Thursday, October 22, 2015

Popping Bubbles to a Well-Puffed Panpipe

I completely forgot to mention, but we had a small flurry of Mayflies in the middle of September. Fish wouldn't touch them, and I have seen the odd one in previous Septembers, but there were definitely more this year. It's not that unusual over on the Avon, and I have caught trout in a hatch of mayflies in the third week of September while listening to Europe reclaim the Ryder Cup, which serves as chronological confirmation that it was indeed September.
The first grayling fishermen have turned up, and after remarking on the colour of the water, caught fish, although nothing huge. Olives and sedge continue to hatch throughout the day and it is still possible to take a fish off the top. The Trout show no sign of gearing up for spawning and there are no fish on the shallows, which is just as well as we are inundated with herons.

I was
kindly invited down to the middle river last week for some fishing and food with a bunch of other keepers. I hadn't seen several for quite a while, and there were concerns that the hair on my face was the early onset of radicalisation, would we be Christmasing in Syria and was I now cutting weed in a Salwar Kameez? I explained that I had never grown such a thing before, it happened on holiday, and I had read somewhere that a touch of swarthiness can make a maiden swoon, ( I'm still waiting for this bit so I may need to acquire an eye patch or some other piratical adornment)
It's always tremendous fun with top nosh, beer, fishing and spirited verbal sparring which belies a bunch who often work alone.

I may have made mention of the house next door, which used to be two cottages, one of which was inhabited by an elderly supporter of our cricket club when as a young lad his father passed the day banging out cartwheels, a 1920's Kwikfit if you will. More recently it was occupied by Mary Gunn, who was particularly fond of Child A and Child B in their primary school years and remained a great friend even after she shuffled off to Overton, and then on to Bullington Churchyard.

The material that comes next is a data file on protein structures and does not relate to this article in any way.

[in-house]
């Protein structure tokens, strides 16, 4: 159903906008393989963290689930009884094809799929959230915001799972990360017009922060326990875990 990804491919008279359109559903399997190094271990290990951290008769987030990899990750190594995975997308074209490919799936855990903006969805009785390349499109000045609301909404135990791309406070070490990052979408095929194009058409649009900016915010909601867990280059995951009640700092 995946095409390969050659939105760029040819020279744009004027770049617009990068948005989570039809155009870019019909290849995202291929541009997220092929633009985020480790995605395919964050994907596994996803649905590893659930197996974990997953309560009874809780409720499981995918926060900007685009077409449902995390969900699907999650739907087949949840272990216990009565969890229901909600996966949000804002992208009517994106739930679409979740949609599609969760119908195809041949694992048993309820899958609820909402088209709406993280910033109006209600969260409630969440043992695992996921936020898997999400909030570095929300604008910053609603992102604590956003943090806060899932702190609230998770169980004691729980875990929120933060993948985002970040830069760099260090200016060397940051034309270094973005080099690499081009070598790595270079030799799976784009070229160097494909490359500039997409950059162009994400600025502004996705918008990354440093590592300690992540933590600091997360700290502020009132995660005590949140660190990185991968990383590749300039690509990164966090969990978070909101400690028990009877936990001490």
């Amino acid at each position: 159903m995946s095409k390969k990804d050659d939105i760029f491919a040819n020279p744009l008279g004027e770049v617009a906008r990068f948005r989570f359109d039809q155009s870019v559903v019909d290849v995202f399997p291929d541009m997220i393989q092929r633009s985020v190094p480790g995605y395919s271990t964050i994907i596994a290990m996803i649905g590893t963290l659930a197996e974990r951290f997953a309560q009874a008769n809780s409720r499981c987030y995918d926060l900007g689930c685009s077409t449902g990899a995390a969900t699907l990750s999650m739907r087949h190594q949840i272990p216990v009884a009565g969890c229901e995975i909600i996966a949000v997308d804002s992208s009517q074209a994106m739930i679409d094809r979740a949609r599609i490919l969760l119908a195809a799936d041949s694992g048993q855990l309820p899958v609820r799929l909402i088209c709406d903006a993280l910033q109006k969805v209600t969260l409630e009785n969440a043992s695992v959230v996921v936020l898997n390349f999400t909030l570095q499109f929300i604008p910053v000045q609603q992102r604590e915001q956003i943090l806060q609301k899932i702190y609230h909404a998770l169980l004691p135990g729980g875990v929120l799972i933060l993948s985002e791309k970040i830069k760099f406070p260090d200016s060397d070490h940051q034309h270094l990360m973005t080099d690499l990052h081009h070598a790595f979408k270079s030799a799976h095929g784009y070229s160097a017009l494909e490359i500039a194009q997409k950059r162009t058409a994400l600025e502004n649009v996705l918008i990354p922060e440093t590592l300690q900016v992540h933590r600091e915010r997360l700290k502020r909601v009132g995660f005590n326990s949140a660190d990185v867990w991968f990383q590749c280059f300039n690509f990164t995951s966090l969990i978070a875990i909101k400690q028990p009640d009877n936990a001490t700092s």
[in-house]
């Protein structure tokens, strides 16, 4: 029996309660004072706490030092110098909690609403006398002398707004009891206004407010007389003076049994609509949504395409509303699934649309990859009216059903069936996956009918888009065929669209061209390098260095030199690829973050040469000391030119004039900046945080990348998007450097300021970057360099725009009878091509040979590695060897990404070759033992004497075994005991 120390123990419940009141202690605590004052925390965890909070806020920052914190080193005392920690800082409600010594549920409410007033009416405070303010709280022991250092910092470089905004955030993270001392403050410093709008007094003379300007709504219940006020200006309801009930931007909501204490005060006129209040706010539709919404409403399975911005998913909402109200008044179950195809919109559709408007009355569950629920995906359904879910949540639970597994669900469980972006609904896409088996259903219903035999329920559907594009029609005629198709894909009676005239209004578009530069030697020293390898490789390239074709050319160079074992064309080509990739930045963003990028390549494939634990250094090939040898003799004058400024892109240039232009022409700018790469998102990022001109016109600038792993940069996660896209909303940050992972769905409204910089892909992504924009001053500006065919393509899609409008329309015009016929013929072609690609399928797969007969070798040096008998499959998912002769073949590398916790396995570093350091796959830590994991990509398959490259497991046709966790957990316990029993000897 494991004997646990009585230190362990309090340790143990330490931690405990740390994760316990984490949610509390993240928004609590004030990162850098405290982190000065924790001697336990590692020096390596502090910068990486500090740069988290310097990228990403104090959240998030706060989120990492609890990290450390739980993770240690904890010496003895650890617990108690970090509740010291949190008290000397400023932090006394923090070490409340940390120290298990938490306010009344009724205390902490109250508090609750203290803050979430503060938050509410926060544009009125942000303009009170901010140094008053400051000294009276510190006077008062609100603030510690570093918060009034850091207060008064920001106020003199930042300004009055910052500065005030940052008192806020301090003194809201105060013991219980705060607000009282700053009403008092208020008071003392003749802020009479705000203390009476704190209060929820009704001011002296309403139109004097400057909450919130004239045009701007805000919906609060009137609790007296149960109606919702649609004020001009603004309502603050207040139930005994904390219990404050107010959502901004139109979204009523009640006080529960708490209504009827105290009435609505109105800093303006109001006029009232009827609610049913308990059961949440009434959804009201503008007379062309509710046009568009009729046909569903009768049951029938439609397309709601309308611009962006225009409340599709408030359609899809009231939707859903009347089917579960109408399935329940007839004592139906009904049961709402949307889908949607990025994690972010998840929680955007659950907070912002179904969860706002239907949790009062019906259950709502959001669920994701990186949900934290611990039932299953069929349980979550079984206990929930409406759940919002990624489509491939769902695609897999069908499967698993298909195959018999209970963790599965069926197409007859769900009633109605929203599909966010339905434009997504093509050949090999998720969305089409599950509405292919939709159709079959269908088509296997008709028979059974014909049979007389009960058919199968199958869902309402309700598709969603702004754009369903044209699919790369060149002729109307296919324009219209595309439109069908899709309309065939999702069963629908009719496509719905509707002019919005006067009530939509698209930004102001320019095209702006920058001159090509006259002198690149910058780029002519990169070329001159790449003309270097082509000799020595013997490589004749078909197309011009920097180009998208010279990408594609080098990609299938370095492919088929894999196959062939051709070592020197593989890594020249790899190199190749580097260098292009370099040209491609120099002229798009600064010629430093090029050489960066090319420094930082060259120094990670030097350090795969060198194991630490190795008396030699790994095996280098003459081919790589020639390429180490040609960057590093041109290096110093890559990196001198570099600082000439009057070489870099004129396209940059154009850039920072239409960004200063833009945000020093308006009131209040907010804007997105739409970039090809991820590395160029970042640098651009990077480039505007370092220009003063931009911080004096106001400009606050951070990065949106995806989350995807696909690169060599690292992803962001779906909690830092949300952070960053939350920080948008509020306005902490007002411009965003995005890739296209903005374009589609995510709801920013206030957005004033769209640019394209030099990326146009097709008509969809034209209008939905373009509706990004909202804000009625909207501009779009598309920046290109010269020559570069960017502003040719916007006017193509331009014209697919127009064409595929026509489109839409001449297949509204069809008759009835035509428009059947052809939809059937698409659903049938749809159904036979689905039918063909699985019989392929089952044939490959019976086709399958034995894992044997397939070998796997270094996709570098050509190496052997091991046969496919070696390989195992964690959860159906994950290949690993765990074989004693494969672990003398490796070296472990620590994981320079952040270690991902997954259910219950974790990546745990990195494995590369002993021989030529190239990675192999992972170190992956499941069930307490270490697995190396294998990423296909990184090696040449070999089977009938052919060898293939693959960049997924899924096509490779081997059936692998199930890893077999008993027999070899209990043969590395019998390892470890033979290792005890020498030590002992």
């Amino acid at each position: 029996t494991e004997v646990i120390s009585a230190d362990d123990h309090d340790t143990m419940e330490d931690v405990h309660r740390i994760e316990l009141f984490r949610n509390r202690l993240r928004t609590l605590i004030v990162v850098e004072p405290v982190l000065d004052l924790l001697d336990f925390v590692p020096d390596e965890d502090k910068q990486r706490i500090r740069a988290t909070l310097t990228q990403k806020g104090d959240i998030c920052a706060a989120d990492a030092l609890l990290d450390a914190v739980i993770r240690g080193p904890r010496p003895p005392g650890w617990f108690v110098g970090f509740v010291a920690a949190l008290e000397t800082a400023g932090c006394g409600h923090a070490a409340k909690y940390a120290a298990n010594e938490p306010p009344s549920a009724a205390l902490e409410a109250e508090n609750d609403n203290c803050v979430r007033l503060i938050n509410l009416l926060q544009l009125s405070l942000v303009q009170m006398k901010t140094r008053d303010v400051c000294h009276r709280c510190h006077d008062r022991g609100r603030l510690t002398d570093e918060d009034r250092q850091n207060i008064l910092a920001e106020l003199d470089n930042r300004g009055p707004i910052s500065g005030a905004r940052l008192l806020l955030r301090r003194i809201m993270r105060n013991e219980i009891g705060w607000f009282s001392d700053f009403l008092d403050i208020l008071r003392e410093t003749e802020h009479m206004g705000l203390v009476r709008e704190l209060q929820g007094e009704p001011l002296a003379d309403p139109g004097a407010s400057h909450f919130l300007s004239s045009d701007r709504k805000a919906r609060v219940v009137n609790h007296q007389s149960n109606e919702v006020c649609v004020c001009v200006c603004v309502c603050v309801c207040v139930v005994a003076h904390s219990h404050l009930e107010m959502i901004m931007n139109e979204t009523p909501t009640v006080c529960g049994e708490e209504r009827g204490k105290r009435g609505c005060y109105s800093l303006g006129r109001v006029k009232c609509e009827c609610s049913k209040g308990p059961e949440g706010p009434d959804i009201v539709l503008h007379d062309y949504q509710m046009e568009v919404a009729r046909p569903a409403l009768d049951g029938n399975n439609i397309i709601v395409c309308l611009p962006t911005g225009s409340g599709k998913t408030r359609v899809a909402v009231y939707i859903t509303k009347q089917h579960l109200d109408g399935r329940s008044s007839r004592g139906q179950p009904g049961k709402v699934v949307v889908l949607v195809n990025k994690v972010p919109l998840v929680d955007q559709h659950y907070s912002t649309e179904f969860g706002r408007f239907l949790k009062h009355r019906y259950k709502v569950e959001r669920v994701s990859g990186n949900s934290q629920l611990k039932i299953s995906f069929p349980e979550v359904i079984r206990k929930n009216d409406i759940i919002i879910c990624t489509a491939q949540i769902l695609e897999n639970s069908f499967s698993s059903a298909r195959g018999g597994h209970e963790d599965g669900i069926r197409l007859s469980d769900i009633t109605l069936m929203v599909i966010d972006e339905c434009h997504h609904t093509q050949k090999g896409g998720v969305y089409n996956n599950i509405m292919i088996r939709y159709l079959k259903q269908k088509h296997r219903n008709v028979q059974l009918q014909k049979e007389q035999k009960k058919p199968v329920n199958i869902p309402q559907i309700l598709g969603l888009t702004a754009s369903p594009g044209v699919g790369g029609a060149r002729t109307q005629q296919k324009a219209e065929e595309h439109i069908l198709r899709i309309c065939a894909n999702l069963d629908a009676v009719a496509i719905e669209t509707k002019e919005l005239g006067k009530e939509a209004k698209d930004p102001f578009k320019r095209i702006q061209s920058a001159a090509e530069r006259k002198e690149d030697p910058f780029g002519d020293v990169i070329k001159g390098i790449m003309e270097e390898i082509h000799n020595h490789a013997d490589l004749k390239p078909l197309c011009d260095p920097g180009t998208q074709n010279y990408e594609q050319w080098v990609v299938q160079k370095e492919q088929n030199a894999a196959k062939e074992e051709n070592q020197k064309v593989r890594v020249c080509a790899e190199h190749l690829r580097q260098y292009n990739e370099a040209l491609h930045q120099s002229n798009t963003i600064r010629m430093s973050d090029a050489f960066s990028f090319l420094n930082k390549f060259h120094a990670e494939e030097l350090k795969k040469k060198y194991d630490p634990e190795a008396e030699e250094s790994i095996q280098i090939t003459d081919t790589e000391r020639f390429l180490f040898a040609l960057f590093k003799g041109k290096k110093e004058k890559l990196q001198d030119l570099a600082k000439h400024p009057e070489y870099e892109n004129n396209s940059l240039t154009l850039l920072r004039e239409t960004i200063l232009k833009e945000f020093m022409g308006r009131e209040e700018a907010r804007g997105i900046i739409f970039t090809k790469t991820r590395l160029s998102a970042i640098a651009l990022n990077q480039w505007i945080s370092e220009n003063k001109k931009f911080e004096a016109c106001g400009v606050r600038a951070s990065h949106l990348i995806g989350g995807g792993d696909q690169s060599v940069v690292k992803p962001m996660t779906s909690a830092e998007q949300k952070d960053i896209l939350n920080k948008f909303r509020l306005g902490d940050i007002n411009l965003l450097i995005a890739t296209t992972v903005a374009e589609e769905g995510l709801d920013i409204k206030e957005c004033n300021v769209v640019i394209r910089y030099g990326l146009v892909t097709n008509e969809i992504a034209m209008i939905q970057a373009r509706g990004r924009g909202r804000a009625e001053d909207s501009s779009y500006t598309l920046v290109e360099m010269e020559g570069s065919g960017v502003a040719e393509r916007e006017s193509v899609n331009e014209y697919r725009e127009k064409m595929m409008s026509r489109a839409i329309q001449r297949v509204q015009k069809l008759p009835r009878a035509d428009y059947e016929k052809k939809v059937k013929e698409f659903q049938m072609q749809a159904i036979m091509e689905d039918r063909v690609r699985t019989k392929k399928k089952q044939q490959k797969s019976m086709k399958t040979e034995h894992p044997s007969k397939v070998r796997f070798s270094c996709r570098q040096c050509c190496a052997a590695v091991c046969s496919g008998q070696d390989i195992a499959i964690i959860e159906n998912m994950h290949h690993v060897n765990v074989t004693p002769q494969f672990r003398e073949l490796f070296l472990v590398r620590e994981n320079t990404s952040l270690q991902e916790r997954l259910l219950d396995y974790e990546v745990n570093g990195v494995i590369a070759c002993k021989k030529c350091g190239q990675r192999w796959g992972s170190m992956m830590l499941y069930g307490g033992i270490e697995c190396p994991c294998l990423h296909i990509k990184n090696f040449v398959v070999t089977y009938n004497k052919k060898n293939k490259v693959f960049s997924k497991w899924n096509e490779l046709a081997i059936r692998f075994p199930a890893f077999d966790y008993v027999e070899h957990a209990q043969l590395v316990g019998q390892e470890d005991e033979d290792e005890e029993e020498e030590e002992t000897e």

It is now owned by people in Fulham, Cottagers in name only, and is a Holiday Let, along with many of the sheds, garages and outbuildings. It's an investment and must make money. This week, "the venue" for this is what it has now become and we are told we have farmers markets and opera to look forward to, is hosting a "Boot Camp" exercise programme.

There is a charge of course, the place was purchased to generate income, and to quote Sir Geoffrey,

"good luck with that love" but......

Hang on, we're missing a trick here. We have the bits of a two hundred year old Ash tree to chop and move on the other side of the fence from their "Boot Camp" If we undercut next door by a few guineas and call the axe, log and stacking process "Boot camp" its bookoo bank brother (urban parlance I believe, although perhaps not Fulham).
Market forces I think this kind of thing is called and a sign will be placed by the road presently, reading thus:

Boot Camp Exercise
£5 per session
Free gloves and chopper
no leotards or lycra

Yup, We're going into the Boot Camp Business!

News just in:

A water company in the south with a recently perceived surplus which was duly allocated to new development in other parts of the region has now informed the government that it will not have enough water for said supply.

An Environment agency report has stated that river flows in the region will decline by between fifteen and twenty percent in the next few decades.

A Government statement released a month ago detailed changes to the planning process for shale gas extraction allowing the Secretary of State to personally intervene in cases where a decision may be delayed/not quite the desired outcome.

Chalk rivers are fast plummeting down the list of things we ought to be looking after while we fill the South East of England up.

I don't mean to continue the dark theme to this guff,

Let me put that another way,

More bad news folks.

Cutting weed all week it is apparent just how much muck there is in the Dever this year. A quick shuffle of the feet is all it takes to turn the river to cocoa, and there is far more blanket weed in among the good weed on the shallows than there should be. It's much better on the Itchen where I have also been cutting weed and not causing anywhere near as much colour, and there is also far less blanket weed, and then there was all that foam through the summer and if someone comes at me stating that our rivers have never had it so good a personal tipping point may have been reached.

I'd report it to someone if I could, but who,

Nigel in Sheffield, Miriam in Lowestoft,

Hang on, I did,

The EA, Southern Water, National Pollution Incident line (which doesn't work), Wessex Chalk Streams Trust all were contacted, and then I wrote about it at length in a national magazine as well as getting cross about it on here.

and while we're in such a fine bate, who let Richard Madeley back on the radio?

Poor Judy.

It may be best, if I disappear for a few minutes to undertake a more soothing task such as filling the bird feeders.

But even that is not soothing, as I struggle to come to grips with the mixed messages sent out by various environmental trusts.
Brown Trout "experts" espouse genetic purity, natural selection and only the strong shall survive and eschew the release of fertile farm raised fish, yet our ornithological friends don't mind the release of fertile stock raised through breeding programmes and encourage feeding the birds, allowing some that wouldn't otherwise make it through a harsh winter to go on and breed the following year,.....Nuts-literally.

Sorry, something soothing,

Ah yes bubble wrap, that'll do it.

A few hours in your own company popping bubbles to the accompaniment of a well-puffed panpipe is surprisingly soothing.

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